Even as the supporters of Abhey Singh Chautala celebrated the group's unanimous election to at least four key posts of the Indian Olympic Association (IOA) on Friday, the entire process drew flak because Lalit Bhanot - who is facing serious charges of corruption in the Commonwealth Games - became
the secretary-general of the apex sports body.
"It's shameful," said former international sprinter, Ashwini Nachappa, of Bhanot getting elected to the key post. "We speak of a nation aspiring for sporting glory. We discuss the Olympic movement and how to take it forward. But, sadly, we aren't following it," said Nachappa on the disintegration of the Olympic movement because of a few tainted officials.
Nachappa, winner of silver in 4x100m relay at the 1990 Beijing Asian Games, added that, "Our sports officials aren't sending the right message to the young generation. What values are we giving to the youngsters?
"Here are officials who haven't done much to develop athletics in the country. What should we expect from them when they take over the IOA?" Nachappa told HT over the phone from Bangalore.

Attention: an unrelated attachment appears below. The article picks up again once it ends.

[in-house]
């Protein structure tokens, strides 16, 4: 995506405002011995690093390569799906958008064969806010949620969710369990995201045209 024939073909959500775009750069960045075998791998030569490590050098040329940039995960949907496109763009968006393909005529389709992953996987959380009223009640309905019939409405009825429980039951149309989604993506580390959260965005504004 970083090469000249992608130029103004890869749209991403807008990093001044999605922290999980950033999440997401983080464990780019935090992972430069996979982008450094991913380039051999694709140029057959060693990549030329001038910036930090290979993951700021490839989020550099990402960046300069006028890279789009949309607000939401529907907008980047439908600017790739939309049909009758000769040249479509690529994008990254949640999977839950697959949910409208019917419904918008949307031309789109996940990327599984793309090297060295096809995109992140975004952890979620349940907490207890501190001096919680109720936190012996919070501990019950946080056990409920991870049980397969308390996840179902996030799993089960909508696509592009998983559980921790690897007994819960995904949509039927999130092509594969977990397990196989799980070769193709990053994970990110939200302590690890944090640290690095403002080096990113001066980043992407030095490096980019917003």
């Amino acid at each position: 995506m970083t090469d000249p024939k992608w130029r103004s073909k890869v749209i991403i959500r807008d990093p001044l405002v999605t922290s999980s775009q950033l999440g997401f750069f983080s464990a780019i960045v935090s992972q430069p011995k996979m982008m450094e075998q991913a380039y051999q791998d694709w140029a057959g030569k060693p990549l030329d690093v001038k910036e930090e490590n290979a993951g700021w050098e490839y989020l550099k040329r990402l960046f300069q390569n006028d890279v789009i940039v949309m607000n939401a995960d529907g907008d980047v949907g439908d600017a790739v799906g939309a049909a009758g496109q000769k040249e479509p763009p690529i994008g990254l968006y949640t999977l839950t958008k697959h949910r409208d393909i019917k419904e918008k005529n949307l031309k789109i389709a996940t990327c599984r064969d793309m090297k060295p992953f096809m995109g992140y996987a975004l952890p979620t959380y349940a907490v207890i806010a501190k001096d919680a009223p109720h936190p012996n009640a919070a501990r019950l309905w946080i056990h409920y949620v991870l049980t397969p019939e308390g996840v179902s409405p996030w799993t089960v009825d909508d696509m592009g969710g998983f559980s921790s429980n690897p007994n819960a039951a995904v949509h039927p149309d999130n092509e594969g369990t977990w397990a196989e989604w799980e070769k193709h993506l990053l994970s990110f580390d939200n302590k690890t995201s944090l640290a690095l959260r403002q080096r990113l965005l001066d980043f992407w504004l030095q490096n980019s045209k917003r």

She was also critical of the government for allowing tainted officials to contest the elections. "We players can only talk, but it's the government which can stop all this," said the Arjuna Awardee.
Bhanot refused to comment on the issue, but the IOA's newly-elected president, Chautala, said there was nothing wrong in Bhanot getting elected to the post. "The law hasn't convicted him yet, so why can't he become an office-bearer," he said.
He also denied that the International Olympic Committee (IOC) ethics panel had direct the IOA to keep tainted officials, including Bhanot, away from the elections.
"The IOC hadn't sent any such communication to the IOA," he said.
"So many politician are facing (corruption) charges, but are still in the government. Why can't it be in sports," said Chautala.
Another former international runner, Sunita Godara, said, it would have been appropriate for the IOA to adhere to the Olympic movement and maintain a clean image. "This will send a wrong signal to potential sponsors, who want to support sports in the country," she opined.
"Despite being at the helm for so long, athletics didn't make any progress under Bhanot. The discipline also suffered and instances of doping increased," said Godara, adding that, Bhanot will continue running the athletics federation from outside.
Chautala's poll agenda that he would bring in sponsors - because of which he got overwhelming support - will certainly be tested once his team takes charge.
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